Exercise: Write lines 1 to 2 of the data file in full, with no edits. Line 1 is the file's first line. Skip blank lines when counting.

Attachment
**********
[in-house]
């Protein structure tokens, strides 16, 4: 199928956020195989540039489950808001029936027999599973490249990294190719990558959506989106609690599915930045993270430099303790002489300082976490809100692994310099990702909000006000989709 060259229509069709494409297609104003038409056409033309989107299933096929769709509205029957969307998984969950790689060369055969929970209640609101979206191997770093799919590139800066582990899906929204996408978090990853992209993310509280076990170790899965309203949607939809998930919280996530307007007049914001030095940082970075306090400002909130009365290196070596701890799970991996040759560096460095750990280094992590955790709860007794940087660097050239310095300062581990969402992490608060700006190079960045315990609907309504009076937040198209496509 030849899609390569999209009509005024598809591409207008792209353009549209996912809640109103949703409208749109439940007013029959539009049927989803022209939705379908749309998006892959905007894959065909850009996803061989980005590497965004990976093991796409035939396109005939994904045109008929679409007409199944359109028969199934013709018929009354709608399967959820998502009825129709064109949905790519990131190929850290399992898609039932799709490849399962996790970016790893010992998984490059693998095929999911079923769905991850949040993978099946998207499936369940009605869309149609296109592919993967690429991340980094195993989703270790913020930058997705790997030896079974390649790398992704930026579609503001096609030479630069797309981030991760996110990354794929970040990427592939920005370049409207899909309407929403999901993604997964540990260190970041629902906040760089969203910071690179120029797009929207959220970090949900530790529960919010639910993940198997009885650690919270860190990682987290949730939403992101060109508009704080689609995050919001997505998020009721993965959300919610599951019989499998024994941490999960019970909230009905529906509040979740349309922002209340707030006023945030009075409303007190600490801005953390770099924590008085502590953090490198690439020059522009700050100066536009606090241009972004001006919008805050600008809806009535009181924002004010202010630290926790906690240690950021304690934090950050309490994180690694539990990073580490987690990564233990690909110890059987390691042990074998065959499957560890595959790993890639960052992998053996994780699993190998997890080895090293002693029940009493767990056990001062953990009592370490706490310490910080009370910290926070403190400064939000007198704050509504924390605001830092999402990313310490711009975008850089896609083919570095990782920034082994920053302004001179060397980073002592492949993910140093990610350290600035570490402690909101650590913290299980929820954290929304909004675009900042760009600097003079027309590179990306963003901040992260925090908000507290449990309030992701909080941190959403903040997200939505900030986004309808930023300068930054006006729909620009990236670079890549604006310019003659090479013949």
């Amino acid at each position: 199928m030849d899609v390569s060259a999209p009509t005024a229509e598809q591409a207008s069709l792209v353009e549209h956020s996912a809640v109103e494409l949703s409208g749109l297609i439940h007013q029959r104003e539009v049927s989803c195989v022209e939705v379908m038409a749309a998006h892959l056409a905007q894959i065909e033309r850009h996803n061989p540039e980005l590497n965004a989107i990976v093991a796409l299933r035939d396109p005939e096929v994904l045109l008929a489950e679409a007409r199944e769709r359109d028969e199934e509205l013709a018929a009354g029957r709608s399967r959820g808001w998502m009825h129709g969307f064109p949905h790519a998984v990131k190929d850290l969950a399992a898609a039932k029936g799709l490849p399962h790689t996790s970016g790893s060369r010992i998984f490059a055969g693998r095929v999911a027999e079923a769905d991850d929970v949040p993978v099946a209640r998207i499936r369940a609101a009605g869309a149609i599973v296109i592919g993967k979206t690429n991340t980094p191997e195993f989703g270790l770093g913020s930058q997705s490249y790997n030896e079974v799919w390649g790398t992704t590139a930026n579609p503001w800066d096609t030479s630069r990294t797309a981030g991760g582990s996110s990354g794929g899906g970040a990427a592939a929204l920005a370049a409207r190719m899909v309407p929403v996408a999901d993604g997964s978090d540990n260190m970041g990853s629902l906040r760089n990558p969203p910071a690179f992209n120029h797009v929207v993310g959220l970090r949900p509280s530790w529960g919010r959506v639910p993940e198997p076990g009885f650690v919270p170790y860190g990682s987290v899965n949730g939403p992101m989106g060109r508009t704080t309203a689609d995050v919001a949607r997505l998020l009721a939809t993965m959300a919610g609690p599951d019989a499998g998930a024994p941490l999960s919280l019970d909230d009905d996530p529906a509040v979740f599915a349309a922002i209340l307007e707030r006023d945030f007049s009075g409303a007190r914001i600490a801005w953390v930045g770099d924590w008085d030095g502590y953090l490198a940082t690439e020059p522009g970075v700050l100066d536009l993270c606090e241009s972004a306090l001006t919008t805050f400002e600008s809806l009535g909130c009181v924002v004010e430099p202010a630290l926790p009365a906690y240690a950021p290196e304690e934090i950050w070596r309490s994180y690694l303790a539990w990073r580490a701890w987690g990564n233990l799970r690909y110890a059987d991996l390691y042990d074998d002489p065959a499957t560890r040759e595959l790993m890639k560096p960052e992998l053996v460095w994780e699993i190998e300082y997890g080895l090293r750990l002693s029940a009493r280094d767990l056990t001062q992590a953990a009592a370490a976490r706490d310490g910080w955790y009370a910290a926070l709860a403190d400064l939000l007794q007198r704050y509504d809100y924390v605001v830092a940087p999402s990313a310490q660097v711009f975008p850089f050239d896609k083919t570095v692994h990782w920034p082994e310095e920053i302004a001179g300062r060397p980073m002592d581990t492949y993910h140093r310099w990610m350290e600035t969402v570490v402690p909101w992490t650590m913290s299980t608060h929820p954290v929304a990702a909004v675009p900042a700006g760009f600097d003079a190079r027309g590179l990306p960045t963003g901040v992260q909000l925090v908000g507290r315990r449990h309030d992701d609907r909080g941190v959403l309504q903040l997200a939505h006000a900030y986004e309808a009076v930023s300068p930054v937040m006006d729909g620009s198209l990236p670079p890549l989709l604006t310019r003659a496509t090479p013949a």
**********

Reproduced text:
[in-house]
């Protein structure tokens, strides 16, 4: 199928956020195989540039489950808001029936027999599973490249990294190719990558959506989106609690599915930045993270430099303790002489300082976490809100692994310099990702909000006000989709 060259229509069709494409297609104003038409056409033309989107299933096929769709509205029957969307998984969950790689060369055969929970209640609101979206191997770093799919590139800066582990899906929204996408978090990853992209993310509280076990170790899965309203949607939809998930919280996530307007007049914001030095940082970075306090400002909130009365290196070596701890799970991996040759560096460095750990280094992590955790709860007794940087660097050239310095300062581990969402992490608060700006190079960045315990609907309504009076937040198209496509 030849899609390569999209009509005024598809591409207008792209353009549209996912809640109103949703409208749109439940007013029959539009049927989803022209939705379908749309998006892959905007894959065909850009996803061989980005590497965004990976093991796409035939396109005939994904045109008929679409007409199944359109028969199934013709018929009354709608399967959820998502009825129709064109949905790519990131190929850290399992898609039932799709490849399962996790970016790893010992998984490059693998095929999911079923769905991850949040993978099946998207499936369940009605869309149609296109592919993967690429991340980094195993989703270790913020930058997705790997030896079974390649790398992704930026579609503001096609030479630069797309981030991760996110990354794929970040990427592939920005370049409207899909309407929403999901993604997964540990260190970041629902906040760089969203910071690179120029797009929207959220970090949900530790529960919010639910993940198997009885650690919270860190990682987290949730939403992101060109508009704080689609995050919001997505998020009721993965959300919610599951019989499998024994941490999960019970909230009905529906509040979740349309922002209340707030006023945030009075409303007190600490801005953390770099924590008085502590953090490198690439020059522009700050100066536009606090241009972004001006919008805050600008809806009535009181924002004010202010630290926790906690240690950021304690934090950050309490994180690694539990990073580490987690990564233990690909110890059987390691042990074998065959499957560890595959790993890639960052992998053996994780699993190998997890080895090293002693029940009493767990056990001062953990009592370490706490310490910080009370910290926070403190400064939000007198704050509504924390605001830092999402990313310490711009975008850089896609083919570095990782920034082994920053302004001179060397980073002592492949993910140093990610350290600035570490402690909101650590913290299980929820954290929304909004675009900042760009600097003079027309590179990306963003901040992260925090908000507290449990309030992701909080941190959403903040997200939505900030986004309808930023300068930054006006729909620009990236670079890549604006310019003659090479013949």